They are certainly not making a fashion statement.
Just one verse each day.
As Catholic monastic communities evolved, there developed various traditions on how to cut a newly initiated monk’s hair.
It may seem like a trivial topic for discussion, but hair is often seen as a prized possession. For example, hair was (and still is) used as an indicator of a person’s status, revealing how high they were in the social hierarchy. Wigs were even developed by the Romans so that particular hairstyles could be easily achieved by wealthy citizens.
Being bald was generally looked down upon in many cultures and seen as some sort of defect. Slaves were typically shaved so as to distinguish them from the rest of society.
The sure-fire medieval cure for baldness
In this context monks wanted to show externally the sacrifice they were making by embracing the religious life. After a new monk was permitted to join the community, one of the first ceremonies of initiation was to shave his hair. This symbolized his renunciation of the world and dedication to the religious life.
Additionally, since a shaved head was often associated with slaves, the newly shaved monk became a “slave” of Christ.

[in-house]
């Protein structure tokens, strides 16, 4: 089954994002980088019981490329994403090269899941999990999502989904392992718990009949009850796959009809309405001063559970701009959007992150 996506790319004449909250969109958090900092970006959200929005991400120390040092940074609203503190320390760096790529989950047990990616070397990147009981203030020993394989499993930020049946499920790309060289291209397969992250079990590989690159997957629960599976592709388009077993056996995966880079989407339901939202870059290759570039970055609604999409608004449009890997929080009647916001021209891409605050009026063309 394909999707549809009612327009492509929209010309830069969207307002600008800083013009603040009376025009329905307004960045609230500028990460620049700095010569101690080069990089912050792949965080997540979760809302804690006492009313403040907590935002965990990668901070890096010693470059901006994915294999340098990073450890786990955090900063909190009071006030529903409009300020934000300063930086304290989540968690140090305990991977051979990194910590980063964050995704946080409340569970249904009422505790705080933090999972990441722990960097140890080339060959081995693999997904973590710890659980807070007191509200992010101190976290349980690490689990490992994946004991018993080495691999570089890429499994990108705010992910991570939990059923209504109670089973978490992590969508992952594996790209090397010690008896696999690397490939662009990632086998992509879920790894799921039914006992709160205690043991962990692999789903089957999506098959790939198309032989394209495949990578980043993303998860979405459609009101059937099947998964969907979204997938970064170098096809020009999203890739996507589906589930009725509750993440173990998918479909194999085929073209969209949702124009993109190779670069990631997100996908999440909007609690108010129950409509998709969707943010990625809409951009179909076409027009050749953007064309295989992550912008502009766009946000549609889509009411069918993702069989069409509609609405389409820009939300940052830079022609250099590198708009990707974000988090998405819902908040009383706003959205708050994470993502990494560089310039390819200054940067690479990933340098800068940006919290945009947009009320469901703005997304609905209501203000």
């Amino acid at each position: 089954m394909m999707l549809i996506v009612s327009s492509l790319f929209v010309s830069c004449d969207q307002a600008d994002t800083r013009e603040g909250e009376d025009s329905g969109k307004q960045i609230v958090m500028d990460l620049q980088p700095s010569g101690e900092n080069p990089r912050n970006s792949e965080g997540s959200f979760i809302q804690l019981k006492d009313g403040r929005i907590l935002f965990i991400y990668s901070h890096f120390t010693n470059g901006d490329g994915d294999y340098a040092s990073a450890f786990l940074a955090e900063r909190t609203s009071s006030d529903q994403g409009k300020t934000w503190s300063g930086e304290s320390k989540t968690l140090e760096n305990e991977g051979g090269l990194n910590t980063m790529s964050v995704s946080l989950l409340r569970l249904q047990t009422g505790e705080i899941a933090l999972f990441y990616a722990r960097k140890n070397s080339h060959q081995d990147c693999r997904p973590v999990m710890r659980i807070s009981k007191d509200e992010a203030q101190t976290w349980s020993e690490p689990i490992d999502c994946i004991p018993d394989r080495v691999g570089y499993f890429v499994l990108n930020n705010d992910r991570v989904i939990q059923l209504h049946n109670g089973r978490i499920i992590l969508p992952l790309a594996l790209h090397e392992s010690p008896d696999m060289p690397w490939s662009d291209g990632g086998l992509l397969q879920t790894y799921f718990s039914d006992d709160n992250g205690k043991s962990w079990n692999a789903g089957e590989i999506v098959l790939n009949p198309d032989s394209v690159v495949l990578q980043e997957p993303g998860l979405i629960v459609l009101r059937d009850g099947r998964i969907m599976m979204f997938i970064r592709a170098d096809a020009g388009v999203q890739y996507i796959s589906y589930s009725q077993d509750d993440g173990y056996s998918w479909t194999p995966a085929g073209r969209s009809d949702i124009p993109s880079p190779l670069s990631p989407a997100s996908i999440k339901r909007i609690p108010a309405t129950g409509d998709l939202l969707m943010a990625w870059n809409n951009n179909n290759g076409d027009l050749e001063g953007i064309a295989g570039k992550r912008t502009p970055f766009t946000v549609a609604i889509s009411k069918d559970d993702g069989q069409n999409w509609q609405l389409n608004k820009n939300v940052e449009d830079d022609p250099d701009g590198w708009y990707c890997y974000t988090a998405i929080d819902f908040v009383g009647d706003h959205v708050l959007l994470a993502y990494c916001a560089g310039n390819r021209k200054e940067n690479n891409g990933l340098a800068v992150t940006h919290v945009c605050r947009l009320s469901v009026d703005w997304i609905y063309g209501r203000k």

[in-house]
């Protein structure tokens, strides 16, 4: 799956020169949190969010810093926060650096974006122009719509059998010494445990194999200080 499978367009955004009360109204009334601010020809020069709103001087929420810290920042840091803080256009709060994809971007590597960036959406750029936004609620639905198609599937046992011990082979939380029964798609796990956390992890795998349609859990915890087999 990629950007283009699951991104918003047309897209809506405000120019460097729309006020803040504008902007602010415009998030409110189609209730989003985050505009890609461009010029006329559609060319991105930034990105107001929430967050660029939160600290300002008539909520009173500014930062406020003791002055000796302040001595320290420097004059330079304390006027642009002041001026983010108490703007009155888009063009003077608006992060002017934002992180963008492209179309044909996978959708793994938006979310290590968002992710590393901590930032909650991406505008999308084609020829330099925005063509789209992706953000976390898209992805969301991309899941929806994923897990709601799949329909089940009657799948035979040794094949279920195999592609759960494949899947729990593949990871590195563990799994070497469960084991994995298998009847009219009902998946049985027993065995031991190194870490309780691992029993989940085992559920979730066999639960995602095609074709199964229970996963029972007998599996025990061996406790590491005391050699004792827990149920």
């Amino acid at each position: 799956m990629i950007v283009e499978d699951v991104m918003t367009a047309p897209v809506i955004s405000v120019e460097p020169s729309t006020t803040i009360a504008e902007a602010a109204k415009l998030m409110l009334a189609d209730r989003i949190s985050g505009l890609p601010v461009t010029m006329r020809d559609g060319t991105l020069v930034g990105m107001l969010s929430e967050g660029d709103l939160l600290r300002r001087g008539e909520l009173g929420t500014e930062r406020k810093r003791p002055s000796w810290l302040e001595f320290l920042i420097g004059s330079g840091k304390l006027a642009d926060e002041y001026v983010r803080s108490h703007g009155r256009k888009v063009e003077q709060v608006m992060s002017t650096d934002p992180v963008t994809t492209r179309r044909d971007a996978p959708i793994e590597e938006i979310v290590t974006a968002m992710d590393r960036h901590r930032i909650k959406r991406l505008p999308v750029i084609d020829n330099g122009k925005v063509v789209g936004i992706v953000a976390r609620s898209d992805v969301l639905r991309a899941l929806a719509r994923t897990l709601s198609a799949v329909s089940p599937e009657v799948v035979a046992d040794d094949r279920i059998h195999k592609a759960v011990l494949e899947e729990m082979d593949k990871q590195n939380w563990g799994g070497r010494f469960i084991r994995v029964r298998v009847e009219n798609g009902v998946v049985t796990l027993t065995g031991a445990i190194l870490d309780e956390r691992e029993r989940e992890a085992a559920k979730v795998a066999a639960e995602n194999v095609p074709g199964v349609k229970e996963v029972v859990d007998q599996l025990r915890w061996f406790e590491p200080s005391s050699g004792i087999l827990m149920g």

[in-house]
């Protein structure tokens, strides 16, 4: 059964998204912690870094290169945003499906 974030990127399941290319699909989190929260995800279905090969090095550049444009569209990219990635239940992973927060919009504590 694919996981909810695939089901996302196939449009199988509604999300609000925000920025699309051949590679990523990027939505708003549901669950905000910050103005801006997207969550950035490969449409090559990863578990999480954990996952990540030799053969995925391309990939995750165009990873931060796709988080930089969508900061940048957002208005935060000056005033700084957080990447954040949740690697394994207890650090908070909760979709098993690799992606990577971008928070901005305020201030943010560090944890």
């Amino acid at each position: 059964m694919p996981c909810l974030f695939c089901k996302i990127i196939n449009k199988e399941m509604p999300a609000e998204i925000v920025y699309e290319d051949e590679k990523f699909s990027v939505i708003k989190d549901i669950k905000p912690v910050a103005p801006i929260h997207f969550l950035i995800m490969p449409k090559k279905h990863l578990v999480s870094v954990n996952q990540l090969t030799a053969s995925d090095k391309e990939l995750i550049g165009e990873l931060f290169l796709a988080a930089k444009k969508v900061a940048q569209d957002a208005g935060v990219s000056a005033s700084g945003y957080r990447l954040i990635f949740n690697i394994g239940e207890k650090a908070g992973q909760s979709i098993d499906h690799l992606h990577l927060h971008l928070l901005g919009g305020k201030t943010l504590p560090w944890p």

During the early centuries of monasticism there arose a discussion regarding the type of shaving, called a “tonsure,” that should be done. According to the Catholic Encyclopedia there existed three different types of tonsure, each connected to a specific apostle.
(1) the Roman, or that of St. Peter, when all the head is shaved except a circle, of hair; (2) the Eastern, or St. Paul’s, when the entire head is denuded of hair; (3) the Celtic, or St. John’s, when only a crescent of hair is shaved from the front of the head.
The Celtic style of tonsure proved to be a point of controversy and was dismissed at the Synod of Whitby in 664. The Roman tonsure prevailed and was set as the standard for monastic communities.
This may have been due in part to the symbolism of the Roman tonsure, which was said to represent the crown of thorns that was placed on the head of Jesus. Also, some of the opponents of the Celtic tonsure associated it with Simon Magus, a magician found in the Acts of the Apostles.
Both the Roman and Eastern style of tonsure survive to this day and can be found throughout various religious communities in the Catholic Church.
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